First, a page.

Tell me about a career change to Sales…

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  • Tell me about a career change to Sales…
  • Premier Icon Kryton57
    Subscriber

    So I’m comfortable in the “delivery” part of a software organisation providing Sales support as a market leading consultant.

    I’ve been offered an “opportunity to think about over the Christmas period” to move into a Sales Team, with 50% “Business Development” (responding to and managing the Tender process) and 50% field Sales with key accounts.

    I’ve never done field Sales but with 20yrs experience in our industry and product portfolio I’m often told I make a “compelling” type of soft sell in my current support role of the sales team – I convince, they close.

    Thing is, its a US company for a reputation for firing people who don’t make target.

    So its comfort/wife & 2 kids/ease of job vs risk & new challenge (and higher pay) and I retain my 20 years service.

    What else do I need to consider?

    Premier Icon kimbers
    Subscriber

    annual leave?

    you tend to get fk all in the states

    and everyone carries assault rifles…………

    jekkyl
    Member

    Unless it’s a massive increase in salary I wouldn’t bother, better the devil you know.

    nacho
    Member

    Depends on your relationship with your boss and how much your company value you. Could you express your worries to your boss? Is there any way you could go back to your existing job if it doesn’t work out?
    You probably want to know what % of current sales people reach their targets and if not why not. Do you have a decent relationship with any of the salespeople whose brains you can pick? A lot depends on your particular industry – in ours (hardware) sales are down across the board by 30% or so. If they were sacking people for not reaching targets there would be very few sales people left in my industry!

    hammerite
    Member

    Given the current climate there’d be very few sales people in any industry.

    I’ve worked in sales for the past 12 years. I’ve often looked for a route out! How much new business development will you need to do? This tends to be what most people struggle on.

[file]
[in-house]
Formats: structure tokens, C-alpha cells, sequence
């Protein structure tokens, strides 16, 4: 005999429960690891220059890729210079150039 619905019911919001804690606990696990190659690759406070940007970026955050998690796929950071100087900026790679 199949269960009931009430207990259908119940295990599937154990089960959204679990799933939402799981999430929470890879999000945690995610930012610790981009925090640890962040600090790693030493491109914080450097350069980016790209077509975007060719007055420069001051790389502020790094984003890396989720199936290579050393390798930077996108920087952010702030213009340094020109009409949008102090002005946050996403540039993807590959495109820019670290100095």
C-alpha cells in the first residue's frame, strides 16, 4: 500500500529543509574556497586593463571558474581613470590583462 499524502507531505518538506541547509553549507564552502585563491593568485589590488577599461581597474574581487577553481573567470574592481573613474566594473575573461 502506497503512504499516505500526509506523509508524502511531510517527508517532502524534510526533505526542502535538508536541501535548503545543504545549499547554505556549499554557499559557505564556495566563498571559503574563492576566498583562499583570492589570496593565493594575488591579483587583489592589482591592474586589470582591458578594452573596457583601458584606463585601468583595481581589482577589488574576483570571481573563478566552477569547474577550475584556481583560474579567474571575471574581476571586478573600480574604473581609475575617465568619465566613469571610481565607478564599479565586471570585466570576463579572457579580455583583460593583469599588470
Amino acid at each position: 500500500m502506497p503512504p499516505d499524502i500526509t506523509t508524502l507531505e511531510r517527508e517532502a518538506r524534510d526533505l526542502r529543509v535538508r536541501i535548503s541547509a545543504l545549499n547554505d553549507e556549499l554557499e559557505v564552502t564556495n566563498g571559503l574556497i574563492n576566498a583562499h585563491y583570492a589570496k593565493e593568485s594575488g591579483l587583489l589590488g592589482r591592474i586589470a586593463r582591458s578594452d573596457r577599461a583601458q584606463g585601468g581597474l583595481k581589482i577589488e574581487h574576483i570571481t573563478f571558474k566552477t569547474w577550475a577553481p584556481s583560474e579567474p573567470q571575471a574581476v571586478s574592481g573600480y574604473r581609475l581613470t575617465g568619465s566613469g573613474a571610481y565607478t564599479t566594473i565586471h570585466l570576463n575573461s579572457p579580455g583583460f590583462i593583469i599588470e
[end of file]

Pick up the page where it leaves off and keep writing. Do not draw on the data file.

Rockape63
    Member

    Been in Sales for over 20 years, so reasonably well qualified to talk about it.

    For those not in sales, the thought that you may get fired if you don’t hit targets along with other reasons, too many to dwell on, can be very off putting.

    However, if you’re any good at what you do, have the ability to get on with people in general, have a competitive nature and finally, are able to keep going when others are falling at the wayside, then go for it. You just have to learn to treat success and failure as equals.

    There are a lot of positives if you can do the above…mostly financial!

    Premier Icon JohnClimber
    Subscriber

    You need to be a competertive sort of person to succeed in a field based sales role and you have to not mind mindless miles and miles of motorways and traffic jams

    Rorschach
    Member

    Sales/Advertising/Marketing.
    Bill has something to say…………….
    VERY VERY VERY NSFW
    [video]http://www.youtube.com/watch?v=gDW_Hj2K0wo&hl=en-GB&gl=GB[/video]

    igrf
    Member

    OK, imagine this, you’ve lost your job and the only way you can survive is by buying your companies product cheap then selling it on to new people.

    Could you make enough money to live.

    The answer to that question defines wether you take the new job or not.

    Sales, and field sales is all about confidence in the product you are selling, and yourself, the best decription I heard about sales guys is that they are like comedians, only as good as their last joke and in constant need of audience approval.

    I always think salesmen are born that way you can either do it or not and if you can, then you’re made for life.

    fizzicist
    Member

    There’s a massive difference between double glazing salesmen and professional B2B Sales people. We’ve actually found that moving away from the traditional personality types for salespeople and employing more analytical & consultative types very effective.

    The sales pipeline is longer, but the value add is a lot higher and customer churn is much much lower.

    However, if the company has a reputation for hiring and firing, bring this up with them and see what they say. Their reaction to this will give a massive insight to the culture of the business.